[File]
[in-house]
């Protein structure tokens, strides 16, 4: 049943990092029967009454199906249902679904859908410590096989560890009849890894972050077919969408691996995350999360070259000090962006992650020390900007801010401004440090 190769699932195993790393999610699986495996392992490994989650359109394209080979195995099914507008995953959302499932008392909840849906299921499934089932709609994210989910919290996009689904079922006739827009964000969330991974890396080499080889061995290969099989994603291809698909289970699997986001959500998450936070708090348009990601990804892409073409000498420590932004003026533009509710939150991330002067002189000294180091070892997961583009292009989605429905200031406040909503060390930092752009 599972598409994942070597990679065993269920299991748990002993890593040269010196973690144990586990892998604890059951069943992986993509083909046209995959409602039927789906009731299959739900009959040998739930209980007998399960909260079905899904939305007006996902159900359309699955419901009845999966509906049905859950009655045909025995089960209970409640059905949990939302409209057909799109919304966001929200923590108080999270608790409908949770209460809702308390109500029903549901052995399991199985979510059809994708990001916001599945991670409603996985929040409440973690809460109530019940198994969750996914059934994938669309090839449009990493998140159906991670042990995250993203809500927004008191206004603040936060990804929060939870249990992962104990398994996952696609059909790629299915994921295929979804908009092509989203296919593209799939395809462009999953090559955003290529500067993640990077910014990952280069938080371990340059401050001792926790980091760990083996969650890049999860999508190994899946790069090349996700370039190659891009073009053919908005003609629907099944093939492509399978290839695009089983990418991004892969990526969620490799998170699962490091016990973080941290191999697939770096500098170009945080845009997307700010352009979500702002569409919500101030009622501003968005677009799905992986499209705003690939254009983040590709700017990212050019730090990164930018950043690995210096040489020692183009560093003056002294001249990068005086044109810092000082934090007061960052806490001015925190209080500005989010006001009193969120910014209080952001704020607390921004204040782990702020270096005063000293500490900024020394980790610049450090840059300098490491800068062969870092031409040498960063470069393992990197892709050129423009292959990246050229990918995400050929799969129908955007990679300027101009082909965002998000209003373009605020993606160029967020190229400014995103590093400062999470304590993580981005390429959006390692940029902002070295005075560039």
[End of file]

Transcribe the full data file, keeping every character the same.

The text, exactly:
[in-house]
């Protein structure tokens, strides 16, 4: 049943990092029967009454199906249902679904859908410590096989560890009849890894972050077919969408691996995350999360070259000090962006992650020390900007801010401004440090 190769699932195993790393999610699986495996392992490994989650359109394209080979195995099914507008995953959302499932008392909840849906299921499934089932709609994210989910919290996009689904079922006739827009964000969330991974890396080499080889061995290969099989994603291809698909289970699997986001959500998450936070708090348009990601990804892409073409000498420590932004003026533009509710939150991330002067002189000294180091070892997961583009292009989605429905200031406040909503060390930092752009 599972598409994942070597990679065993269920299991748990002993890593040269010196973690144990586990892998604890059951069943992986993509083909046209995959409602039927789906009731299959739900009959040998739930209980007998399960909260079905899904939305007006996902159900359309699955419901009845999966509906049905859950009655045909025995089960209970409640059905949990939302409209057909799109919304966001929200923590108080999270608790409908949770209460809702308390109500029903549901052995399991199985979510059809994708990001916001599945991670409603996985929040409440973690809460109530019940198994969750996914059934994938669309090839449009990493998140159906991670042990995250993203809500927004008191206004603040936060990804929060939870249990992962104990398994996952696609059909790629299915994921295929979804908009092509989203296919593209799939395809462009999953090559955003290529500067993640990077910014990952280069938080371990340059401050001792926790980091760990083996969650890049999860999508190994899946790069090349996700370039190659891009073009053919908005003609629907099944093939492509399978290839695009089983990418991004892969990526969620490799998170699962490091016990973080941290191999697939770096500098170009945080845009997307700010352009979500702002569409919500101030009622501003968005677009799905992986499209705003690939254009983040590709700017990212050019730090990164930018950043690995210096040489020692183009560093003056002294001249990068005086044109810092000082934090007061960052806490001015925190209080500005989010006001009193969120910014209080952001704020607390921004204040782990702020270096005063000293500490900024020394980790610049450090840059300098490491800068062969870092031409040498960063470069393992990197892709050129423009292959990246050229990918995400050929799969129908955007990679300027101009082909965002998000209003373009605020993606160029967020190229400014995103590093400062999470304590993580981005390429959006390692940029902002070295005075560039």